Tri Diva Reunion Event? Hell, yeah!

Friday, March 13, 2009

Danskin Tri Newsletter

The Gear You Need

You've made the decision. Triathlon here I come! Let's make sure you've got the gear to make it happen.

If you have never done a triathlon before, figuring out what you need can be overwhelming. We'll sort it out for you and let you know what you NEED to have, and what's NICE to have.

Following are some suggestions for consideration for both training and racing.

The gear needed for the swim is basic, but you should consider going to a specialty swimming store for help. Purchase a good swimsuit, one that fits comfortably and will stay in place for your workouts. Look for goggles that fit properly. You don't want to be worrying about your goggles in the middle of your workouts or more importantly, in the middle of your race. You will also need a swim cap for training, but you will be provided with a swim cap for the race that you must wear to ensure that you start in the correct wave. Optional training items include flippers/fins, pull buoys, hand paddles and kickboards. These items may help you with swim training drills. Most pools have these available on site and will let you "borrow" them, so you might want to check what your pool has before you purchase any of these optional items

A triathlon can be completed on any type of bike, so an expensive triathlon-specific bike is not necessary. You can do the race on a mountain bike, hybrid, road bike or triathlon bike. If you choose to use a mountain bike you may want to consider swapping the tires out for "skinnier" ones; talk to a bike shop about how to do that. You will be required to wear a helmet on race day, and you should always wear one whenever you ride. Look for a helmet that meets or exceeds the safety standards of the Consumer Product Safety Commission (CPSC), fits properly and comfortably. You may want to ask the staff at a bike shop to help you with finding the proper fit. A pair of shorts with some comfortable padding is helpful when spending lots of time on the bike. If you are new to the world of triathlon it is a good idea to look at all of the cycling equipment that is available and take time to decide what is right for you. You may want to consider options like clipless pedals, bike shoes and aerobars which are not necessary, but will help improve your performance. There are many options and and it may take a few races before you figure out how deeply you want to delve into the sport. Cycling equipment is generally where you'll spend the greatest percentage of your triathlon budget, so talk to a specialty retailer about bike equipment before you make the investment.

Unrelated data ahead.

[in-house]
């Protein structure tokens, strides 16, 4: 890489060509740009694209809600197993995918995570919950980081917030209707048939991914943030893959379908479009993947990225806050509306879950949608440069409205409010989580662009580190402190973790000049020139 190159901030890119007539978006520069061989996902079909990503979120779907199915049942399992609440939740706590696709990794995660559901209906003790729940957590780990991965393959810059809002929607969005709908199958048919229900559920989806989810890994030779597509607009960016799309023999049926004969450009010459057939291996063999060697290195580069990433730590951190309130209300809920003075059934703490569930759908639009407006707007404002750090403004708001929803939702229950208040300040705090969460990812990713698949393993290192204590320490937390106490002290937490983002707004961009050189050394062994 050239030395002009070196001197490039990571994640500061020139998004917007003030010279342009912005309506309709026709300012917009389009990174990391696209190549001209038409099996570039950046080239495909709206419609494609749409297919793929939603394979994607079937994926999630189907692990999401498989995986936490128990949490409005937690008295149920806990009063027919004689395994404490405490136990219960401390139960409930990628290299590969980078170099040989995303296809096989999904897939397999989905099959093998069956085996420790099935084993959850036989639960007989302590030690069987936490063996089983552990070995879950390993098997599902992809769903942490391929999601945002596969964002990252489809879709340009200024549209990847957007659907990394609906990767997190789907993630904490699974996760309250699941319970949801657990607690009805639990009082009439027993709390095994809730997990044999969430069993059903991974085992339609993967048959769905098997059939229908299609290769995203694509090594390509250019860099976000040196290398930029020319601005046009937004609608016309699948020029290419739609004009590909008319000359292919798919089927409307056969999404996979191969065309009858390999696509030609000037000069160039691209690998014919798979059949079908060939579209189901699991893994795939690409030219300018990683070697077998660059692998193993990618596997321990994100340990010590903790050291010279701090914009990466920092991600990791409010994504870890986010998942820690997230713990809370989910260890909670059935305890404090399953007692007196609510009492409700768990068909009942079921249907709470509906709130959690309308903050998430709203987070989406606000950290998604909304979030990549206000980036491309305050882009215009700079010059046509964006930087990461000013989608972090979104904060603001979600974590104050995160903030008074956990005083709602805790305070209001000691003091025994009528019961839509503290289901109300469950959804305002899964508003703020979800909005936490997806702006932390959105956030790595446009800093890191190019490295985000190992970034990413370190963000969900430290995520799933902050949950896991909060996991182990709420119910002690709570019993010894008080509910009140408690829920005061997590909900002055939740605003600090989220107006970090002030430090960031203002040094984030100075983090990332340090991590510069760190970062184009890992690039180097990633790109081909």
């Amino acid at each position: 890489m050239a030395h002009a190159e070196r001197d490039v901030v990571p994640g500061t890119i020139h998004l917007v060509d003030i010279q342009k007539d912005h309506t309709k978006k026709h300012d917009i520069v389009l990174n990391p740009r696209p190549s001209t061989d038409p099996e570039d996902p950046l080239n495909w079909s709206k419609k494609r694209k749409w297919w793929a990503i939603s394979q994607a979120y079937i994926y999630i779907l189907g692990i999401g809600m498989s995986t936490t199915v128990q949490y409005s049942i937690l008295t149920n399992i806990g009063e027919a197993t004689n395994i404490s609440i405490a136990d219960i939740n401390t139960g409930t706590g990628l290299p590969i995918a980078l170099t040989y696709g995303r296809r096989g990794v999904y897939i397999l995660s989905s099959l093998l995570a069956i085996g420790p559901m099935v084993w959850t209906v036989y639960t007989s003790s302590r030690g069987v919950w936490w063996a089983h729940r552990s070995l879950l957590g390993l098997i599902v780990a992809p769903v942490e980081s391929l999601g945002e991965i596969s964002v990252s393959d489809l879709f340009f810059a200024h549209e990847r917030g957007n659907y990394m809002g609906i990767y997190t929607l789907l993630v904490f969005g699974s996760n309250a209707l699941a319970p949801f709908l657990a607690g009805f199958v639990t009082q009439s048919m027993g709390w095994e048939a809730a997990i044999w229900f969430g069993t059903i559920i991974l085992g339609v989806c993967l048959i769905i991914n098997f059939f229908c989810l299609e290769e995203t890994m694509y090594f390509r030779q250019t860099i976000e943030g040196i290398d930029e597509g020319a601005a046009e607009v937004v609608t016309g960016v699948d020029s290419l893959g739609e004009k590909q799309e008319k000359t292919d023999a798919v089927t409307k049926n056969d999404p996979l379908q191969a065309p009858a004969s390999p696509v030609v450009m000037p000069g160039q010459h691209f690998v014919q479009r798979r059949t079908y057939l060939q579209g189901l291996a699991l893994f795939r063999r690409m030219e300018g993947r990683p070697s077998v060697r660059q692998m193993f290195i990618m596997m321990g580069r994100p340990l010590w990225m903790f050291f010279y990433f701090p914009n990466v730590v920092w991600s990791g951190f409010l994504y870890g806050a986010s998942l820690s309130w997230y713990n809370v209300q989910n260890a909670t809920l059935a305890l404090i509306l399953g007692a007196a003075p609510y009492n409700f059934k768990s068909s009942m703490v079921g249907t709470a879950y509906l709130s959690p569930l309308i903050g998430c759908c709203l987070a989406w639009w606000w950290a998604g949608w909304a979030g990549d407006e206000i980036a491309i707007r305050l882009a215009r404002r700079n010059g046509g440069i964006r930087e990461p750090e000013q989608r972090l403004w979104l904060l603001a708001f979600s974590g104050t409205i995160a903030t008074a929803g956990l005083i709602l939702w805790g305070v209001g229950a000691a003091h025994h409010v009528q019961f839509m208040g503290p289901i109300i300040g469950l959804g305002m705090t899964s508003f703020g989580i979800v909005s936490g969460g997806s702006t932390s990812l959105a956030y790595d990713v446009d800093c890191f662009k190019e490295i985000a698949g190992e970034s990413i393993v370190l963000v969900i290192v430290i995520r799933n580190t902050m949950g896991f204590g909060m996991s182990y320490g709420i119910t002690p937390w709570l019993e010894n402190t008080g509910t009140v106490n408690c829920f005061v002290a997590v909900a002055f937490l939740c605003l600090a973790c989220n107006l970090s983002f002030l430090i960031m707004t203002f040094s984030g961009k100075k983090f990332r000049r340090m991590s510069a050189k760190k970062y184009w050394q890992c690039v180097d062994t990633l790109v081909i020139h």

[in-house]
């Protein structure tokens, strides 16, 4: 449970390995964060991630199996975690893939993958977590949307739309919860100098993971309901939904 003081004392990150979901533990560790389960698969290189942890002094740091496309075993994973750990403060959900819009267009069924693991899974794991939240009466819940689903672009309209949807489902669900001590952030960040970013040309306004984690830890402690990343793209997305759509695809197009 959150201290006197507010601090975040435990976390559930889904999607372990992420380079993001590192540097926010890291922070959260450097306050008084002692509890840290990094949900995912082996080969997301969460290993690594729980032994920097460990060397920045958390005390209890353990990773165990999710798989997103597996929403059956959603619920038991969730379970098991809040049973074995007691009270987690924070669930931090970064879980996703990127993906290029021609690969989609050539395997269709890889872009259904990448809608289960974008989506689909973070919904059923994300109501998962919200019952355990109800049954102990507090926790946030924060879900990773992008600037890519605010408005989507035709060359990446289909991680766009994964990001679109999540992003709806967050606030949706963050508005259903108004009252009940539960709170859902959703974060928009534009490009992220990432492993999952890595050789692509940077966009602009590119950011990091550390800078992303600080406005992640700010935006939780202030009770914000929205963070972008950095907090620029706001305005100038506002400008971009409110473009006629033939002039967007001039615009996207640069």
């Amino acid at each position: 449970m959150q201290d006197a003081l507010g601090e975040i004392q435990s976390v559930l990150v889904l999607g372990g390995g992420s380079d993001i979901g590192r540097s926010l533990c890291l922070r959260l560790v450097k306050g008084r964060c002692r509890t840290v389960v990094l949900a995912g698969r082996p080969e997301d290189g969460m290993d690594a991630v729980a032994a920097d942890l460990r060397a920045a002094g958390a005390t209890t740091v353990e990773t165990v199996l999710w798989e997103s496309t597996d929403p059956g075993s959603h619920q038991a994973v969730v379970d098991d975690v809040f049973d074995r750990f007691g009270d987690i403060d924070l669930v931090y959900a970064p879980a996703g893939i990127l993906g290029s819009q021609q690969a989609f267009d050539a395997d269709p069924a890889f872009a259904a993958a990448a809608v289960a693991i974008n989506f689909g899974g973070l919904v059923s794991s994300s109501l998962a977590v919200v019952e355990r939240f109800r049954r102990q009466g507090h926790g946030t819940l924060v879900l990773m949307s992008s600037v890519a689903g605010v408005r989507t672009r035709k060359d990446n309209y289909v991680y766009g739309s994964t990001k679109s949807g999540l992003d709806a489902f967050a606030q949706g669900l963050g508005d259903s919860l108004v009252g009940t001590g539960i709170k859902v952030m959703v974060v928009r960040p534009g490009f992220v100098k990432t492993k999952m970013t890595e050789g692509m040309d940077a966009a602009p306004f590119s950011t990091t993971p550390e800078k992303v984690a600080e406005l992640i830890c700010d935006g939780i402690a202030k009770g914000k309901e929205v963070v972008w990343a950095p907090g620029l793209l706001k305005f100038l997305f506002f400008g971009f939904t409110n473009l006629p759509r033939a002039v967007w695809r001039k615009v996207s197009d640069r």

For the run, a quality pair of running shoes is critical. That may be obvious, but many people think it's ok to use cross-training, trail running or walking shoes for running on roads while training. Before starting your run training, it is a good idea to visit a running specialty store. Logging miles in a pair of sneakers that fit improperly can affect the rest of your body in a negative way, and lead to injury. Proper fitting, comfortable running clothes - breathable socks, non-chafing shorts and a supportive bra top help to make your workouts more pleasurable as well. If you run outside during the winter months in a colder climate, you'll want to consider long-sleeved, wicking shirts and jackets, tights or sweat pants, a hat and gloves.